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Underperforming Stores Cost Time and Money

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Underperforming Stores Cost Time and Money

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“Your energy is better spent making good stores great”

(This article first appeared in the November 19, 2007 edition of Convenience Store News. Click here for the PDF version as it first appeared in the magazine.)

It’s staggering to consider that we work in an industry in which store sales rose by 12 percent, but profits still dropped by 23 percent last year, according to the Convenience Store News Industry Report. We all know the reasons for the decreasing profit margin, including high labor costs and credit-card fees. In my August column (CSNews, Aug. 6), I explored the options that multi-store operators (MSOs) have when feeling the pain at the pump and the wallet. Part of the rationale behind my advice on selling stores to the throngs of potential single-store owners comes from my theory of one-thirds, which I believe retailers should use to determine what units need to be folded, sold or further developed.

The theory surmises that for most MSOs, one-third of the stores they own are highly productive, one-third are consistent in terms of productivity, and one third are losing money. You can adjust the theory in terms of percentages, but in general terms, it’s easier to break down the stores into upper, middle and lower tiers. As a former MSO, my advice is to cut your ties to the one-third of stores that are in the bottom tier. I know from experience that MSOs spend entirely too much time trying to make their underperforming assets productive again. Instead, they should be focusing their efforts on making their good stores great and working to maintain the consistency of the upper and middle-tier performers.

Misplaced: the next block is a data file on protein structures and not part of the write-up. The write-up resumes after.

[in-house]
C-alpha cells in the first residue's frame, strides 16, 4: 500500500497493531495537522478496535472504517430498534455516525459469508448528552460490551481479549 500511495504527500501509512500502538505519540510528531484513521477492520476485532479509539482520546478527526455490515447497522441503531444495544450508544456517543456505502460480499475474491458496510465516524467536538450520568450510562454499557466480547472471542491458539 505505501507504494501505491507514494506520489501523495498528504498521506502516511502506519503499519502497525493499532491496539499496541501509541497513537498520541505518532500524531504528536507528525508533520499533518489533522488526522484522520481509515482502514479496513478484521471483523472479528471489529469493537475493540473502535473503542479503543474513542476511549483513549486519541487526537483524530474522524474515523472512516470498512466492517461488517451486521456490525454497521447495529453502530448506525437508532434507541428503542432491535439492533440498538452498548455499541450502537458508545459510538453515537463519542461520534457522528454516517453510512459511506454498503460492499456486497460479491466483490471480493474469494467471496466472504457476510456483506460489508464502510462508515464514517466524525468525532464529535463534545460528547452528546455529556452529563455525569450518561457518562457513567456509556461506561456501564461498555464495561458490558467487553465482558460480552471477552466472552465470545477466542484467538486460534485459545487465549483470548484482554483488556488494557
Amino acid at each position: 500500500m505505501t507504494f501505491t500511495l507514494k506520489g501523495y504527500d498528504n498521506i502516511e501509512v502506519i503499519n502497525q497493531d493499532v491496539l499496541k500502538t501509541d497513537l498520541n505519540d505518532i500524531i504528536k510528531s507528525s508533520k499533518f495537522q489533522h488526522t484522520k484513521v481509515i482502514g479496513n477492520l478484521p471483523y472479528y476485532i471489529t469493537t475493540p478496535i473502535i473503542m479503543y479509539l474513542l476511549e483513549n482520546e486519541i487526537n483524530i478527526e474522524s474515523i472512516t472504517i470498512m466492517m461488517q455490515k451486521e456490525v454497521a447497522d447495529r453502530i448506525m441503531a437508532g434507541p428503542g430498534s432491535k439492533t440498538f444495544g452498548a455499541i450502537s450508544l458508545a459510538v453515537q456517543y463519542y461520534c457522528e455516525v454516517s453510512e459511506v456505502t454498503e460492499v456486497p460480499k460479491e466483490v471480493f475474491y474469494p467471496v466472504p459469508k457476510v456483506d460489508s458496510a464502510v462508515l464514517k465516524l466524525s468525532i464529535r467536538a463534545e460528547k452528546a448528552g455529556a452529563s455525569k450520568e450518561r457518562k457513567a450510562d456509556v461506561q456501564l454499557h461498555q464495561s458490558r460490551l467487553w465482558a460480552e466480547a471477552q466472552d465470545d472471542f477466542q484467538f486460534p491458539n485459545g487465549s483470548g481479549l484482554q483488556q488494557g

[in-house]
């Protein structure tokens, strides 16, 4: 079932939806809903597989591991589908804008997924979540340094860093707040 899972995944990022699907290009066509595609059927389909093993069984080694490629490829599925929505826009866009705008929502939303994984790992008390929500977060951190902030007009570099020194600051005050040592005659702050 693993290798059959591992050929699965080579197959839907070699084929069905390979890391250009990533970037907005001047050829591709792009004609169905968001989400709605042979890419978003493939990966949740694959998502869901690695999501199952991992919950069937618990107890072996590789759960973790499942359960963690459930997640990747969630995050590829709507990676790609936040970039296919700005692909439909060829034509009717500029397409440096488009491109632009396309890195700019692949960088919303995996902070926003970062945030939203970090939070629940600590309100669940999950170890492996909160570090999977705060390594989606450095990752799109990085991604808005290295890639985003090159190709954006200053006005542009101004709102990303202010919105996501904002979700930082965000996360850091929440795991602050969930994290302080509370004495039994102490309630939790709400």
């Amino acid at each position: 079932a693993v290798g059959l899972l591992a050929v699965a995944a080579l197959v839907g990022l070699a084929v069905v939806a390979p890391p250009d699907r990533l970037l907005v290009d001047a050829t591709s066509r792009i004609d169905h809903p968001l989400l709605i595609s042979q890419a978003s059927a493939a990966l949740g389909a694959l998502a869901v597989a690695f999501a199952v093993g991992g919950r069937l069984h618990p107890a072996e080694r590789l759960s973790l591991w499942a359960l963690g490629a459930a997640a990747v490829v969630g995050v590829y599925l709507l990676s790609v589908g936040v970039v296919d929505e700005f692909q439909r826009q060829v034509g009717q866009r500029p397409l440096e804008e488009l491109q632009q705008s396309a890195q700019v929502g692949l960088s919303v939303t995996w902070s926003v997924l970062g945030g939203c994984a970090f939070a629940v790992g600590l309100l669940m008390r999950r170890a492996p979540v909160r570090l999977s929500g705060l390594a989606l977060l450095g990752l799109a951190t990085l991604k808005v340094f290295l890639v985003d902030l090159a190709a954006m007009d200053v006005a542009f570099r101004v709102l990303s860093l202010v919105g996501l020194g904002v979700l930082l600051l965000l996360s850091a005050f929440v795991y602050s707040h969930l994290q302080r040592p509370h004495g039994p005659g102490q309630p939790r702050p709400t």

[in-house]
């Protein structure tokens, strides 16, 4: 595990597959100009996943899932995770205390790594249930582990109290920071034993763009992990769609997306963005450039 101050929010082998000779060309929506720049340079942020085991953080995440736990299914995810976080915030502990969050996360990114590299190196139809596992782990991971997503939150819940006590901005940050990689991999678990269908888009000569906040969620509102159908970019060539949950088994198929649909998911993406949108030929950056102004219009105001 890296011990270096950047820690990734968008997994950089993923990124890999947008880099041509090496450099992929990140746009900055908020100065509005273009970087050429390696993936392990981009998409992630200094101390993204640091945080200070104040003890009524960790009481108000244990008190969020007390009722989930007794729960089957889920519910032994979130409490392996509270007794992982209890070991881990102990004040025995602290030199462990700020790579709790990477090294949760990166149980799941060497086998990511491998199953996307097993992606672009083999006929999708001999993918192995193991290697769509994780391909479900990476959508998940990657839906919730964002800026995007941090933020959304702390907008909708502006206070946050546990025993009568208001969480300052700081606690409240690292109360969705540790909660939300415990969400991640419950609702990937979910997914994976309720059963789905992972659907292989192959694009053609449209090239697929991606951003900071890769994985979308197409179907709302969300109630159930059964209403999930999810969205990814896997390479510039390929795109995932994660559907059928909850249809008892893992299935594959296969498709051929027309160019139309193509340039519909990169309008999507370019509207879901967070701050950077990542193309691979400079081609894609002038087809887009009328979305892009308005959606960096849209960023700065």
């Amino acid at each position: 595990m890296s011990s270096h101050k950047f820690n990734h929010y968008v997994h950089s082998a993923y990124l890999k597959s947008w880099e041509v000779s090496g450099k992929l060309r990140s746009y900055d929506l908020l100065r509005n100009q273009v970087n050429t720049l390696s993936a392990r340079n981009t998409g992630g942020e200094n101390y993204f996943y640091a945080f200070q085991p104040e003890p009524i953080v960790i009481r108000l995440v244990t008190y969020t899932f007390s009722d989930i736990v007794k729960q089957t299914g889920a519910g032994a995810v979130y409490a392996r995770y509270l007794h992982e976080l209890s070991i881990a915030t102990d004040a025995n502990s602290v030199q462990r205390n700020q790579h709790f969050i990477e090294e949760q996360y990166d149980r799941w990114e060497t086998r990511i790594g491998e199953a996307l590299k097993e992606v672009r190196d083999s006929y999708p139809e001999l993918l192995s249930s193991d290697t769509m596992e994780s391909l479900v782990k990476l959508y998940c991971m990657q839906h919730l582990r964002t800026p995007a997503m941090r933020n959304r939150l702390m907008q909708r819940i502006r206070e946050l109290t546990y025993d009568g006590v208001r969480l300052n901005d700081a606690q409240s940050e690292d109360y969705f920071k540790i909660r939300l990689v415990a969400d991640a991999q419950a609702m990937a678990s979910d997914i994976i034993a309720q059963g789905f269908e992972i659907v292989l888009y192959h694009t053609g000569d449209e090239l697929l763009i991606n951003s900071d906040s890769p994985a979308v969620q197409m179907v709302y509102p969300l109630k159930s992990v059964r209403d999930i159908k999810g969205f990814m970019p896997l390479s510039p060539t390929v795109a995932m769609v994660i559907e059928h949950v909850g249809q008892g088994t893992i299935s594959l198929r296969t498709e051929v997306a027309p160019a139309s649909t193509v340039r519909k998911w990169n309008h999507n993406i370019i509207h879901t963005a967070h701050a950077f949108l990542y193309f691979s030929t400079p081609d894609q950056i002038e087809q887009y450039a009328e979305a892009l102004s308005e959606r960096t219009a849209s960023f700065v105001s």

At one point, I owned and operated more than 150 video stores in 27 states and two countries. As I successfully opened more stores, I had to rely on the older ones to perform with a minimum amount of my attention. Then, every week I would pour through my store sales sheets and was troubled by the bottom-tier stores that were underperforming. I already knew that I could count on the productivity of about 30 percent (upper tier) of my existing stores because they were in great locations, were relatively new, and had limited competition. I also knew that the polish had worn off on another 30 percent (middle tier) of my stores, which were no longer brand new and high-producing. However, in spite of changes in the market and added competition, I could still count on their consistent sales performance.

So, once my business reached what seemed to be a sustainable size, I decided that I could better spend my time and energy focusing on how to make the bottom tier stores better. I did not realize that I had delayed too long in making that decision and was not going to be able to stop the bleeding. Nor did I realize that it would start a never-ending cycle. After all, my new stores did not remain new forever.

That experience taught me a valuable business lesson as I realized that I was wasting time and money on the wrong stores. Consequently, I learned to think in 12-month terms. When considering your bottom-tier stores, suppose you have one that is currently doing $300,000 in inside sales per year. Ask yourself, what could that figure be in 12 months, and is that acceptable considering the time and energy you’ll extend in raising sales? Let’s say, realistically, the best you can expect is to increase sales by $5,000 a month, or $60,000 a year. In general terms, if you’re making 25 percent gross profit margin, you’d be spending 12 months of resources generating an extra $15,000 in gross profit. Ultimately, it’s up to you to determine if it’s worth a year of your efforts to raise that $15,000. If you decide it’s not, then cutting those stores loose might not be such a bad option.

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